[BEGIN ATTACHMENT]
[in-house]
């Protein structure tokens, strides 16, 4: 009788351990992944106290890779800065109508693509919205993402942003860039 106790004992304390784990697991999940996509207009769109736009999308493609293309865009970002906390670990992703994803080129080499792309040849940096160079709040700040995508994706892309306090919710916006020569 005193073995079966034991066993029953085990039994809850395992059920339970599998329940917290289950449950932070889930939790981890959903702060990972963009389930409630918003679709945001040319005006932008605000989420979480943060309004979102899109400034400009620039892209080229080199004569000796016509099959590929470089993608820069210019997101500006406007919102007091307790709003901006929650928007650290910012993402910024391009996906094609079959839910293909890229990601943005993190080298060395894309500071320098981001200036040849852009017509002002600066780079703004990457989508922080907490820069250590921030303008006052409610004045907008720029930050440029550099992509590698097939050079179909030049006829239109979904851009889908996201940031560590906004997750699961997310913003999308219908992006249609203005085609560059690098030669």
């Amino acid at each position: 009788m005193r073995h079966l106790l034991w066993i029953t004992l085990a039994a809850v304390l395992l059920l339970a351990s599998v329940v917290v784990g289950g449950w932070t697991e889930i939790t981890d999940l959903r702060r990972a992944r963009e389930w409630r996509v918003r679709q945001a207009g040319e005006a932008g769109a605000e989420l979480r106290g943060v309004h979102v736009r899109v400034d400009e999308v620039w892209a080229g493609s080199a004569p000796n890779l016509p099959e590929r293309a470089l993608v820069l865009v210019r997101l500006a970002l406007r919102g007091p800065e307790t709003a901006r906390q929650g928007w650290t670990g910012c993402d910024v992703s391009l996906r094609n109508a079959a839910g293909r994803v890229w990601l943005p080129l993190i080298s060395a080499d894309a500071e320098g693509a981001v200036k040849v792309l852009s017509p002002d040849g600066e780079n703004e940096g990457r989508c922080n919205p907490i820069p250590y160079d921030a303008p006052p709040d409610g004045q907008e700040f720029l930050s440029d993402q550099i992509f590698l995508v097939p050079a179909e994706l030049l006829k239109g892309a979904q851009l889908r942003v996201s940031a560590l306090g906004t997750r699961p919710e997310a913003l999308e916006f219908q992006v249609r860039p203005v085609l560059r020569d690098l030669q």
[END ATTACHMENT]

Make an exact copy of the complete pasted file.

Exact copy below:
[in-house]
């Protein structure tokens, strides 16, 4: 009788351990992944106290890779800065109508693509919205993402942003860039 106790004992304390784990697991999940996509207009769109736009999308493609293309865009970002906390670990992703994803080129080499792309040849940096160079709040700040995508994706892309306090919710916006020569 005193073995079966034991066993029953085990039994809850395992059920339970599998329940917290289950449950932070889930939790981890959903702060990972963009389930409630918003679709945001040319005006932008605000989420979480943060309004979102899109400034400009620039892209080229080199004569000796016509099959590929470089993608820069210019997101500006406007919102007091307790709003901006929650928007650290910012993402910024391009996906094609079959839910293909890229990601943005993190080298060395894309500071320098981001200036040849852009017509002002600066780079703004990457989508922080907490820069250590921030303008006052409610004045907008720029930050440029550099992509590698097939050079179909030049006829239109979904851009889908996201940031560590906004997750699961997310913003999308219908992006249609203005085609560059690098030669």
């Amino acid at each position: 009788m005193r073995h079966l106790l034991w066993i029953t004992l085990a039994a809850v304390l395992l059920l339970a351990s599998v329940v917290v784990g289950g449950w932070t697991e889930i939790t981890d999940l959903r702060r990972a992944r963009e389930w409630r996509v918003r679709q945001a207009g040319e005006a932008g769109a605000e989420l979480r106290g943060v309004h979102v736009r899109v400034d400009e999308v620039w892209a080229g493609s080199a004569p000796n890779l016509p099959e590929r293309a470089l993608v820069l865009v210019r997101l500006a970002l406007r919102g007091p800065e307790t709003a901006r906390q929650g928007w650290t670990g910012c993402d910024v992703s391009l996906r094609n109508a079959a839910g293909r994803v890229w990601l943005p080129l993190i080298s060395a080499d894309a500071e320098g693509a981001v200036k040849v792309l852009s017509p002002d040849g600066e780079n703004e940096g990457r989508c922080n919205p907490i820069p250590y160079d921030a303008p006052p709040d409610g004045q907008e700040f720029l930050s440029d993402q550099i992509f590698l995508v097939p050079a179909e994706l030049l006829k239109g892309a979904q851009l889908r942003v996201s940031a560590l306090g906004t997750r699961p919710e997310a913003l999308e916006f219908q992006v249609r860039p203005v085609l560059r020569d690098l030669q």